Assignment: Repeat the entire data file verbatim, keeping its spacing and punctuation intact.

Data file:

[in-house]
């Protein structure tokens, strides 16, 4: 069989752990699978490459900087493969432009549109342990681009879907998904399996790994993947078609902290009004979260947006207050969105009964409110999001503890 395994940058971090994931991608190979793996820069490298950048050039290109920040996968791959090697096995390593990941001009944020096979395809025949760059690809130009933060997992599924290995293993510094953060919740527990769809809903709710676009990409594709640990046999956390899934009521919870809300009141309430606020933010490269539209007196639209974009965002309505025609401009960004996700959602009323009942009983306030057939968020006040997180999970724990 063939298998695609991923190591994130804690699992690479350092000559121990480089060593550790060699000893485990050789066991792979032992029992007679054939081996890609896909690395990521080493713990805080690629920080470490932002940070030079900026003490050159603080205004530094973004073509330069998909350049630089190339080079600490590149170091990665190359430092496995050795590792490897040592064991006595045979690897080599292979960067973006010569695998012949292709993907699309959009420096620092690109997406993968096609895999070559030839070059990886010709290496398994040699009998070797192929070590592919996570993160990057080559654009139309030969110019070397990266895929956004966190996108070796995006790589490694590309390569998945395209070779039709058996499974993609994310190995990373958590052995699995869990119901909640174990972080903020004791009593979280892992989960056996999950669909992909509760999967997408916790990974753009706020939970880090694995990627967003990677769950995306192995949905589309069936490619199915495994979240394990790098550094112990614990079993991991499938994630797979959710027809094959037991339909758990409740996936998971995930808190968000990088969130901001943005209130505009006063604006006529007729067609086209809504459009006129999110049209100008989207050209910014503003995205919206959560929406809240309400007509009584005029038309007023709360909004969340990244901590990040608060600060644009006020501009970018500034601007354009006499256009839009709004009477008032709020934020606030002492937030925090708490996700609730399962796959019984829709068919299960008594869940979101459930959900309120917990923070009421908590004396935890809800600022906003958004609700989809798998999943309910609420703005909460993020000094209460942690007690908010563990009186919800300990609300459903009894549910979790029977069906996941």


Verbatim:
[in-house]
């Protein structure tokens, strides 16, 4: 069989752990699978490459900087493969432009549109342990681009879907998904399996790994993947078609902290009004979260947006207050969105009964409110999001503890 395994940058971090994931991608190979793996820069490298950048050039290109920040996968791959090697096995390593990941001009944020096979395809025949760059690809130009933060997992599924290995293993510094953060919740527990769809809903709710676009990409594709640990046999956390899934009521919870809300009141309430606020933010490269539209007196639209974009965002309505025609401009960004996700959602009323009942009983306030057939968020006040997180999970724990 063939298998695609991923190591994130804690699992690479350092000559121990480089060593550790060699000893485990050789066991792979032992029992007679054939081996890609896909690395990521080493713990805080690629920080470490932002940070030079900026003490050159603080205004530094973004073509330069998909350049630089190339080079600490590149170091990665190359430092496995050795590792490897040592064991006595045979690897080599292979960067973006010569695998012949292709993907699309959009420096620092690109997406993968096609895999070559030839070059990886010709290496398994040699009998070797192929070590592919996570993160990057080559654009139309030969110019070397990266895929956004966190996108070796995006790589490694590309390569998945395209070779039709058996499974993609994310190995990373958590052995699995869990119901909640174990972080903020004791009593979280892992989960056996999950669909992909509760999967997408916790990974753009706020939970880090694995990627967003990677769950995306192995949905589309069936490619199915495994979240394990790098550094112990614990079993991991499938994630797979959710027809094959037991339909758990409740996936998971995930808190968000990088969130901001943005209130505009006063604006006529007729067609086209809504459009006129999110049209100008989207050209910014503003995205919206959560929406809240309400007509009584005029038309007023709360909004969340990244901590990040608060600060644009006020501009970018500034601007354009006499256009839009709004009477008032709020934020606030002492937030925090708490996700609730399962796959019984829709068919299960008594869940979101459930959900309120917990923070009421908590004396935890809800600022906003958004609700989809798998999943309910609420703005909460993020000094209460942690007690908010563990009186919800300990609300459903009894549910979790029977069906996941």